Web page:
Nova Scotia hiring more young people — but most jobs seasonal, part-time
Of the 1,300 new hires since April, about 47% have been employees under 35
The Nova Scotia government has shattered its goal of hiring five per cent more young people per year — and there's still four months left in the 2017-18 fiscal year.
According to figures shared with a legislature committee on Tuesday, 616 of the 1,300 people hired into a government job since April were under the age of 35.
That's 47 per cent of the new hires, although most of the jobs were either seasonal or part time; only 80 of those young people got full-time employment.
Steven Feindel, executive director of client service delivery in the province's Public Service Commission, credits the increase on the push to encourage young people to apply for government jobs.
"For new graduates and young Nova Scotians who have been working away and want to come home to start their careers, now is the time to join the public service," he told the committee's MLAs.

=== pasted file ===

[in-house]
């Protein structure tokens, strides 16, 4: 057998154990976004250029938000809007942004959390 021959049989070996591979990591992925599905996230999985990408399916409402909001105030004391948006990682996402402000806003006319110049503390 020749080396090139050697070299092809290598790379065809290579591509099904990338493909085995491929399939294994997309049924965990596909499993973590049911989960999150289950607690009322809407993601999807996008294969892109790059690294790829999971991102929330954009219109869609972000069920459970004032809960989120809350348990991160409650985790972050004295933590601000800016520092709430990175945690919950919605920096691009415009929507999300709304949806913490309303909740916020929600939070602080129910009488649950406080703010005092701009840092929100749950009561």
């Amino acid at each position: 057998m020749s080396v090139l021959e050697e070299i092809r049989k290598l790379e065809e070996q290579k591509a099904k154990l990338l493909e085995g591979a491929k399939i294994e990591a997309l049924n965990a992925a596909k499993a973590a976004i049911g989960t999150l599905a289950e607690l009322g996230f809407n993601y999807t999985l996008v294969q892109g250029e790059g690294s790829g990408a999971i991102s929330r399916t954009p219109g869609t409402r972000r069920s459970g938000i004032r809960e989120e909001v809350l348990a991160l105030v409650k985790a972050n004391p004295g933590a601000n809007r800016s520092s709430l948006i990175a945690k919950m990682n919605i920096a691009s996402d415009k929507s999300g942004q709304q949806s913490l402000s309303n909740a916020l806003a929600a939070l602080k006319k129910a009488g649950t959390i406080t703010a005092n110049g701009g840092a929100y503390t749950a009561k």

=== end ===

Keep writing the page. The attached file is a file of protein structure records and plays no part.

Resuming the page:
"Younger workers — and by that I mean 35 years and under — bring new ideas, enthusiasm and creativity to their workplaces. That insight and perspective is exactly what we need.
Feindel also noted there are "hundreds of career paths possible" in Nova Scotia's public service.
The aging workforce has been identified as a key challenge in a number of government departments, but Feindel said although thousands of workers are nearing retirement age, many are choosing to hang onto their jobs.
"I think we have roughly 13 per cent of our workforce that's over 60," he said. "So we know that we have to plan proactively for succession of the folks looking to retire.
"But as I commented in the committee, folks are staying longer in the workplace."
Nova Scotia's civil service consists of roughly 11,600 employees; Feindel said about two per cent of the workforce retires or leaves their job every year.
Beyond encouraging more young people to apply for jobs, the government has, in some cases, eliminated what were deem unnecessary barriers to employment, such as asking for at least five years' experience for entry-level jobs.
"I think it's opened up a tremendous number of opportunities for the younger workers," Feindel said.